I am not the first person to make a connection between Canada’s response to the Syrian refugee crisis and to the humanitarian crisis that happened when refugees fled the Indochina region after the Vietnam War. The website CompassionateCanada has begun documenting the stories of refugees to Canada, among them the brilliant writer Souvankham Thammavongsa. She writes, “I am the child Canada saved.”
I recall the open-hearted way in which Canadians welcomed refugees into their communities and into their homes in 1979. My parents, along with other citizens from my rural community, not only sponsored a family, but also renovated an apartment for them to live in, organized for them to learn English, and helped them find work. Many Canadian communities opened their homes in similar ways. I was just an ignorant fourteen year old at the time, but even so, I could see that however difficult and complicated this was to enact, it was a necessary duty.
Recently, as the now-famous photograph of the drowned body of Alan Kurdi circulated at fever pitch on social media, and it became known that the boy’s family was hoping to come to Canada, two things happened. First, the tragic image of the boy took on a sacrificial symbolic value. People responded to this image with such fervid and intimate intensity that Alan became an Every Boy, and to a large extent anxieties that people may have had about Middle Eastern radicalism were swept away, and replaced with a sense of urgency. In short, people seemed to see through their own tacit xenophobia. We were able to be human in the face of difference and political ignorance. The second thing that happened is that many Canadians turned to their federal government for a solution. We wanted to enact our humanity.
According to the Toronto Star, of the 1,000 Syrian refugees who have been admitted to Canada in the last year, only 188 were government-assisted claimants. The Canadian government pledges to help 10,000 Syrians in the next three years but has paced itself to admit fewer than 600. To put that into context, the Office of the United Nations High Commissioner for Refugees (UNHCR) estimates there are currently more than 4 million Syrian refugees.
In 1979–80, Canada accepted over 60,000 refugees from Indochina. That is to say, thirty-five years ago, Canada welcomed 100 times more refugees from Indochina (within a two-year span) than it is set to welcome from Syria (within a three-year span). The Government of Canada’s online teaching portal has a section entitled “Canada: A History of Refuge,” which outlines our history of tolerance and humanitarian outreach. Is not Canada historically a safe haven for immigrants? Our bureaucracy is limiting our ability to express our cultural heart.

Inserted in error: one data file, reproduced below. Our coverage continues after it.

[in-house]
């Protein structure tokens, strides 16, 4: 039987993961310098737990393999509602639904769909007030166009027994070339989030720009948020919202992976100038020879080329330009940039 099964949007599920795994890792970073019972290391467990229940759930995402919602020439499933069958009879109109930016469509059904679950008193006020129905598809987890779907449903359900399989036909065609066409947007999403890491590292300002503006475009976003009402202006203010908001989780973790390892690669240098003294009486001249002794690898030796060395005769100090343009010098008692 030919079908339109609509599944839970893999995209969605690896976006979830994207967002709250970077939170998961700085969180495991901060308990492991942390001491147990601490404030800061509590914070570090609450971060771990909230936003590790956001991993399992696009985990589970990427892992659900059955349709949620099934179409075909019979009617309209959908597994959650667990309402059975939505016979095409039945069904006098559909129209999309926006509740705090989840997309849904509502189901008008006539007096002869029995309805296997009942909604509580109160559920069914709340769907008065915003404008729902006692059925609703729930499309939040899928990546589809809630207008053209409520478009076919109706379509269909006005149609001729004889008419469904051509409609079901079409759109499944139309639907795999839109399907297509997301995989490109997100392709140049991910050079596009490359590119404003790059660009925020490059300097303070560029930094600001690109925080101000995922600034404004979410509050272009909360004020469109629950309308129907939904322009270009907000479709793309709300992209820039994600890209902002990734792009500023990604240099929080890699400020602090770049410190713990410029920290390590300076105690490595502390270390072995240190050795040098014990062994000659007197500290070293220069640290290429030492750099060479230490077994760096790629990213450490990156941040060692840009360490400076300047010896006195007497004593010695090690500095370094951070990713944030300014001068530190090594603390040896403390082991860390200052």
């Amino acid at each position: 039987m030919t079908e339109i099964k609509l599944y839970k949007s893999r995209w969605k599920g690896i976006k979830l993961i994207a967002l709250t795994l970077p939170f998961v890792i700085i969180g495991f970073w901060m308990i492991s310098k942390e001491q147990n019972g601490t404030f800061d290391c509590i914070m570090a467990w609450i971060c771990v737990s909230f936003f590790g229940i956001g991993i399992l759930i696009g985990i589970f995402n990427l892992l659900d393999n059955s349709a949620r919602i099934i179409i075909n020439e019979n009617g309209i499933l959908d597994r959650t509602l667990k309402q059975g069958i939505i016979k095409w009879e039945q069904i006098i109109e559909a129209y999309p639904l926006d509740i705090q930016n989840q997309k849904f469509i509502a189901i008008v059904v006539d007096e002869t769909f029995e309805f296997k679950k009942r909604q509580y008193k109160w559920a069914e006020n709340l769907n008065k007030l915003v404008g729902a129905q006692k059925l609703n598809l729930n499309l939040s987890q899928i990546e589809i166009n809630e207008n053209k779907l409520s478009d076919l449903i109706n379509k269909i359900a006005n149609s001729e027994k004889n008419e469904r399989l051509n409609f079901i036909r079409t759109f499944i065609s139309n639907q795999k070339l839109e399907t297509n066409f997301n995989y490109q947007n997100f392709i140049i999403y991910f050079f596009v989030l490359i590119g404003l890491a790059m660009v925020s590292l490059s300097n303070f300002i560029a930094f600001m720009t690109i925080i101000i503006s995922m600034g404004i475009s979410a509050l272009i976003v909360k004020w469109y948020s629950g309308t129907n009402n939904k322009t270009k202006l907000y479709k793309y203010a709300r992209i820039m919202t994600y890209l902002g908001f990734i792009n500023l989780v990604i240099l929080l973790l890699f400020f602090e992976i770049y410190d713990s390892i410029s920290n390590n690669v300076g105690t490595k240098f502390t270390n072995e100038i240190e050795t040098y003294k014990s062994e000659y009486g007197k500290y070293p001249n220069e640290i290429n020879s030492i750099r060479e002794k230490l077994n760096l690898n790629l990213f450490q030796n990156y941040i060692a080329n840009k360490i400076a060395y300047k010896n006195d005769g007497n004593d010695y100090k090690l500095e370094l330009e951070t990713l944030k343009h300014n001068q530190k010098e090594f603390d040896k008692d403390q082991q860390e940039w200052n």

In the few decades since Canada opened its hearts to the people fleeing Indochina, we seem to have lost our flexibility when it comes to kindness. There was a time when I used to cite that the difference between Canada and the United States was one of approaches to diversity: we were the mosaic; they were the melting pot. We defined Canada as a nation of various nationalities. Certainly there was, and is, scattered racism, and occasional cultural dilemmas.
But now a certain risk-aversion and fear has taken hold. Awful things have happened in our lifetimes and these awful things have created an atmosphere of “terror.” It is easier to maintain this fear, a fear that is unproductive and self-fulfilling, than it is to parse the complex workings of war and peace.
While I do not think that a nation can (or should attempt to) approach a utopian ideal, I do believe that a diverse and changing population is a positive defining quality in itself. I also believe that an exclusion of Syrian refugees will never stem radicalism. We have witnessed the effects of exclusionary approaches to difference enough to be able to assess how poorly such a system works toward building peace.
And what loss does our society suffer when it fails to allow its citizens to enact our deepest ethical impulses? The answer to this is twofold. We incur the corruption of our hearts, which is not a trivial loss in my opinion, and more substantially, we incur the loss of the very people we turn away.
In my 2014 novel, All the Broken Things, a fourteen-year-old Vietnamese boy grapples with his experiences of war, and of fleeing home with his parents. His father dies on a small fishing boat while leaving Vietnam, and this is an insurmountable loss for him. I wrote the novel, in some way, to come to terms with my own ignorance about the Laotian family my childhood community sponsored. I was dismayed and cross with my ignorant teenage self.
One of the people I interviewed to understand the devastation that the “boat people” faced was my mechanic. Besides being one of the kindest men I have ever met, he is also a good example of what giving opportunities can mean for this country. If trauma can travel through the generations, so can kindness and healing. He and his wife have two daughters, both of whom they have given the gift of artistic lives. Their youngest daughter is herself just fourteen. This is the astounding, award-winning film she made about her father’s journey: Uprooted.
I wonder what would have become of my mechanic and his family if Canada had not opened its doors to the people of Vietnam, and by extension, I wonder what wealth of talent and innovation we foreclose upon when we fail in our current duty with Syria.
In the meantime, some options for people interested in learning more and helping: LifelineSyria, UNHCR, and Doctors without Borders.